In Students, Teaching on December 10, 2014 at 3:15 pm
By Sue Hudd, Professor of Sociology
Professor Sue Hudd’s Sociology 101 class, themed on consumerism has spent the past semester studying consumer culture. The course is designed to enable students to dissect messages we encounter daily that encourage us to “shop ‘til you drop’ using introductory concepts in Sociology. Hudd’s students spent the semester considering the various ways in which consumerism has become an integral component of American culture. They examined both the invisible forces that compel us to consume as well as the impact of consumerism on a wide range of social institutions. Throughout the semester, Hudd’s students also worked in discipline-based groups, with the goal of analyzing the effects of consumerism on their chosen field.
In Event, Theater on December 2, 2014 at 6:34 pm
By Drew Scott, Adjunct Professor of Theater, and Emily Scott
In the fall of 2010, two freshman auditioned for Theater for Community’s production of The Trojan Women. For the first time, they tread the boards of Buckman Theater among a company of upper- and underclassmen, bringing new life to characters created more than two thousand years ago. These young women went on to participate in every Theater for Community and student production over their four years here, working both on stage and behind the scenes to help create a variety of exciting shows ranging from drama to comedy to musical productions.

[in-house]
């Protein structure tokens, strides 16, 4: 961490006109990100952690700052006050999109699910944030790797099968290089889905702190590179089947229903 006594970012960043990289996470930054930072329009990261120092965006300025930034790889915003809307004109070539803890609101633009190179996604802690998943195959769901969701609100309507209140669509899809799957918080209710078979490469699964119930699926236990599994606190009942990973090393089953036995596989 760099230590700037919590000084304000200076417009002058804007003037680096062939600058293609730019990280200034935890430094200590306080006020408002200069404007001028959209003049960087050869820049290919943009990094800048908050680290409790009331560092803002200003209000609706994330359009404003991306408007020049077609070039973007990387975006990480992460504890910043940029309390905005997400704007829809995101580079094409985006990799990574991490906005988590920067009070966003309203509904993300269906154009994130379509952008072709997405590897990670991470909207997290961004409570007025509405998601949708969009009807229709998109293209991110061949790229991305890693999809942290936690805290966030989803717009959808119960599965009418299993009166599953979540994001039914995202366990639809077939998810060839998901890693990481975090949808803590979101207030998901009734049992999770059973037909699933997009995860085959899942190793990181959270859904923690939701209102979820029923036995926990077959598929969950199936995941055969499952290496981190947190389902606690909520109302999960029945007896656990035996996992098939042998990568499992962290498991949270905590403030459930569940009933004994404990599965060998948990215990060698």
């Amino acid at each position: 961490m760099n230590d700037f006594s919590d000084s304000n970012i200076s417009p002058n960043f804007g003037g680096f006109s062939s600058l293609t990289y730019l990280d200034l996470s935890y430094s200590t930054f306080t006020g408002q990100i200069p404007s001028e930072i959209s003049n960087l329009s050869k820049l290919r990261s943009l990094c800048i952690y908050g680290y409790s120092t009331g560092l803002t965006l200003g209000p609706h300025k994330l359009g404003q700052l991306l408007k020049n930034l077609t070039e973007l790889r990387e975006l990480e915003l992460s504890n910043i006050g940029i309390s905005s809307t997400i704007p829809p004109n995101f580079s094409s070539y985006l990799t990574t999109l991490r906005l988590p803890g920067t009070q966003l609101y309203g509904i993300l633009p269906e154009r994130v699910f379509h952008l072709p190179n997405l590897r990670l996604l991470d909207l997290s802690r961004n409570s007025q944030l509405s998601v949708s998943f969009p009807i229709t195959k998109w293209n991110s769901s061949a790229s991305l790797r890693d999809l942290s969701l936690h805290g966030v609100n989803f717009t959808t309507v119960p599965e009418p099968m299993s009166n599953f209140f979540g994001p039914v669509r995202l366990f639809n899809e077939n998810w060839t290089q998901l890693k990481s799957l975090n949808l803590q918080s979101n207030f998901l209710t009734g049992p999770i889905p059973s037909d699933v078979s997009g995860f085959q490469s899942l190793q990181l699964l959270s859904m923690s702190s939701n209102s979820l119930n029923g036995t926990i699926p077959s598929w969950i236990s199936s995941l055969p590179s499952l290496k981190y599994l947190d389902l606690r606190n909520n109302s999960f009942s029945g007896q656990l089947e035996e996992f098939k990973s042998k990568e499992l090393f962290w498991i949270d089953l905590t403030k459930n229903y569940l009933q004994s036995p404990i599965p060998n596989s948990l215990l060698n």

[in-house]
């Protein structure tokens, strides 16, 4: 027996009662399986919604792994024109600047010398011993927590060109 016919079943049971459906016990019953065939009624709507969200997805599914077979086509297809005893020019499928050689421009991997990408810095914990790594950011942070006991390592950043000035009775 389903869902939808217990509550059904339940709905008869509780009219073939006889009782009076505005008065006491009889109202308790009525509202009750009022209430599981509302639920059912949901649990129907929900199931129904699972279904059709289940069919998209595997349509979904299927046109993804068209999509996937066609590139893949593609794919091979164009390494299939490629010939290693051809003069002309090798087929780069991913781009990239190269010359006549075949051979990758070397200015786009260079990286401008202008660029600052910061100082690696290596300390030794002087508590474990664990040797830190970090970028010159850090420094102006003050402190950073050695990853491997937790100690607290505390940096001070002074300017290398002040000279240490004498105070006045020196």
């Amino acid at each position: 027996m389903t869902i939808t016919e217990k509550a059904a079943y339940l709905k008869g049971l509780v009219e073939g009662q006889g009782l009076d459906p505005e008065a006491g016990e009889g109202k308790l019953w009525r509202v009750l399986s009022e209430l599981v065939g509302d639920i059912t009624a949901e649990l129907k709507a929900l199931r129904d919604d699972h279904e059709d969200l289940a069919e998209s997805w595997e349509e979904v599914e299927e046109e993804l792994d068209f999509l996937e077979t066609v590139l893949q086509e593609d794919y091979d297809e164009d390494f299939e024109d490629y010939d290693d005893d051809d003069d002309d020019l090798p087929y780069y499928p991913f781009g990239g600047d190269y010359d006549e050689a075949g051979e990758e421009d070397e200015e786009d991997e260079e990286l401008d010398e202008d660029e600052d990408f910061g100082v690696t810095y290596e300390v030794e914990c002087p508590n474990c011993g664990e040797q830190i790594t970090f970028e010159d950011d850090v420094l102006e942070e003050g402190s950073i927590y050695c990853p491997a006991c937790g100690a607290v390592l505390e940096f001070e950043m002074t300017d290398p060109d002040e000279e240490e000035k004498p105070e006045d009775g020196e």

In Event, Theater on April 21, 2014 at 2:25 pm
By Tom Schwans, Adjunct Professor of Theater
From April 10th – 13th, Quinnipiac University Theater for Community was proud to present William Shakespeare’s Much Ado About Nothing. Below is my director’s note from the production. A complete collection of photos by Melissa Mizell can be seen on the QU Theater for Community Facebook page.
Shakespeare didn’t know that he was “Shakespeare!” Our deifying of Shakespeare came long after his death and our study of his work as literature is relatively recent. Shakespeare was a playwright, he was an actor, and he was a theatre owner. In modern parlance, Shakespeare was a cheap hack who was trying to make a buck. There was money to be made in writing plays and charging admission, and Shakespeare made money. He did so by appealing to the masses. He wrote about love, about power, about sex, about death, about everything that it means to be human.